Listed battery company Eveready has announced a 160% increase in losses to Ksh303.5 million for the 12 months ended December 2019 up from the Ksh116.3 million posted the previous year.
The company has been in negative territory ever since it shut down its Nakuru plant after being driven out of the market by cheap imports that forced the company to revert to distributing batteries sourced from its Egypt affiliate.
Eveready’s results show that losses before tax reduced by 37% to Ksh106.9 million in December 2019 from Ksh166.9 million the previous year.
Losses from overhead expenses also reduced by 25% from Ksh217.5 million in December 2018 to Ksh163.5 million at the end of last year.
However, gross profit increased to Ksh36.6 million at the end of December 2019 from Ksh31.6 million in December 2018.
Company Managing Director Margaret Odhiambo says the company has embarked on reviewing its capital commitments that involve focussing on fully profitable product segments.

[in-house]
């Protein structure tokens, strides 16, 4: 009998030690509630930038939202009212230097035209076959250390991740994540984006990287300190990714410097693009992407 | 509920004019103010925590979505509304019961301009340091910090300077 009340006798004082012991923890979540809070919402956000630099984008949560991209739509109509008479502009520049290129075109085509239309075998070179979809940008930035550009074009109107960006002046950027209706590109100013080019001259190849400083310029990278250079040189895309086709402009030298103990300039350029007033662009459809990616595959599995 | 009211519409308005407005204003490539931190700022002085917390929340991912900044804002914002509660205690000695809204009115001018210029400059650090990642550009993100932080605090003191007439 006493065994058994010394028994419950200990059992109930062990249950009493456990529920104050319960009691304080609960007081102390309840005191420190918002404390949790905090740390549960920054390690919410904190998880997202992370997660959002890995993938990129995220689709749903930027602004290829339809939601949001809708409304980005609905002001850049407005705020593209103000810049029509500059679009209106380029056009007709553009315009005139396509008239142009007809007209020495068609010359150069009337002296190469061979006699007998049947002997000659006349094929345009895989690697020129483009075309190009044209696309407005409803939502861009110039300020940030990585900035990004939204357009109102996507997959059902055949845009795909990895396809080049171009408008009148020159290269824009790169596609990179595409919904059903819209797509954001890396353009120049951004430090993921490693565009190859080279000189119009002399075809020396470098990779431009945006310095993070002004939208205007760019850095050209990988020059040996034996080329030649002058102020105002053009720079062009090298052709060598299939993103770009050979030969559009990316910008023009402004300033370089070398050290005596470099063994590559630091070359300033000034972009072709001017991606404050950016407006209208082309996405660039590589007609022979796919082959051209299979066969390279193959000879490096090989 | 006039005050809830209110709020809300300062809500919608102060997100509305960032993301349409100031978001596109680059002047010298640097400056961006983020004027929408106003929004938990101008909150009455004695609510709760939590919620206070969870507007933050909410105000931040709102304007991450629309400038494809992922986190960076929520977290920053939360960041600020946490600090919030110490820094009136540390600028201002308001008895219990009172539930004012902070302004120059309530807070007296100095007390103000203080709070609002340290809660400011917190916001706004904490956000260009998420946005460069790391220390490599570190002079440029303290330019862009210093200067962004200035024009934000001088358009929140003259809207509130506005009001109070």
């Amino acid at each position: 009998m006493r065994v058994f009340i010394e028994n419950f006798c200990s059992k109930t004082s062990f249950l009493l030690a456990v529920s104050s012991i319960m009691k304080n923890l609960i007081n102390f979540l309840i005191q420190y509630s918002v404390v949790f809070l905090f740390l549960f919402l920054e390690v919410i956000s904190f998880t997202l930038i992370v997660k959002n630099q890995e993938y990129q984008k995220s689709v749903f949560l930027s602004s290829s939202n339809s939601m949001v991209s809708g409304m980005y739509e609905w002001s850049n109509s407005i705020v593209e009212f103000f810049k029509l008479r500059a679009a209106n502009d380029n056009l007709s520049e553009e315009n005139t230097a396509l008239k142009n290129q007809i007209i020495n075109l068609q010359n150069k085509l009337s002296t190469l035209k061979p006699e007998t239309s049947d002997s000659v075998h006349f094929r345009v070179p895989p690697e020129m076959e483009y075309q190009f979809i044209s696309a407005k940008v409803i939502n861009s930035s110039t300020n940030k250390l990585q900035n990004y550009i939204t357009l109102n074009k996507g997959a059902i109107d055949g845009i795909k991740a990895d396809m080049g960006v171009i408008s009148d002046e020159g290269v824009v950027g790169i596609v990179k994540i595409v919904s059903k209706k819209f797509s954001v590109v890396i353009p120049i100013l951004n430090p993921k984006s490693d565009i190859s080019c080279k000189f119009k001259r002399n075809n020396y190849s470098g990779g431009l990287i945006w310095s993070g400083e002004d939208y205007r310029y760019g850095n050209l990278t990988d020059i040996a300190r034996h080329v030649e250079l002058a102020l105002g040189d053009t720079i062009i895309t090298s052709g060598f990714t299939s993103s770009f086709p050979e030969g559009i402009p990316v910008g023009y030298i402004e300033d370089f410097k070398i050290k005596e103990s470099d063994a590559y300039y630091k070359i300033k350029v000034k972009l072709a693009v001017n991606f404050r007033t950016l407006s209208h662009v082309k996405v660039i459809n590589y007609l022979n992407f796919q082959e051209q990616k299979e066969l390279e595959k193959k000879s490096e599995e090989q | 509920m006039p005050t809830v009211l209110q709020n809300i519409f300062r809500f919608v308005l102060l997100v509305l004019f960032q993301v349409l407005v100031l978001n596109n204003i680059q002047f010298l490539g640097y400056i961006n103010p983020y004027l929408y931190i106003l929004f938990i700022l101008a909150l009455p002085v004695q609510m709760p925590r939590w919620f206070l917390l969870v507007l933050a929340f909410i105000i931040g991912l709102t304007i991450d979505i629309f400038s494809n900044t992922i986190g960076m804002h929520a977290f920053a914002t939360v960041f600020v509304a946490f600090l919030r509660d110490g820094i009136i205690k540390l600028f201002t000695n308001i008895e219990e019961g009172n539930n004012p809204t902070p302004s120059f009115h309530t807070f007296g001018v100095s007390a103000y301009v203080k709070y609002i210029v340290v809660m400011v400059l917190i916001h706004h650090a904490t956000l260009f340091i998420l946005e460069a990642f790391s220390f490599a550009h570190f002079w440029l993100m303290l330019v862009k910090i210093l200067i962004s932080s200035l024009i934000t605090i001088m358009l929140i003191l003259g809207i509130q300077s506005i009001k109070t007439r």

“In FY 2019, we focussed on investing in products that prioritize a return for our business notably the automotive segment. This resulted to actions being completed in Q2 which restructured our organisation to deliver on our identified key growth areas,” said Odhiambo in the statement.
“The challenge in transition was replacement revenue which though reversible was an anticipatory transitionary challenge,” added Odhiambo.
In 2014, the company announced change in strategy after failing to weather insurmountable competition from cheap imports.
Since then, the company has been distributing batteries in Kenya manufactured in other countries.
In its heydey, Eveready was a huge brand omnipresent in the market but was killed by the cheap imports.
The company now sells Turbo Shika Pawa batteries.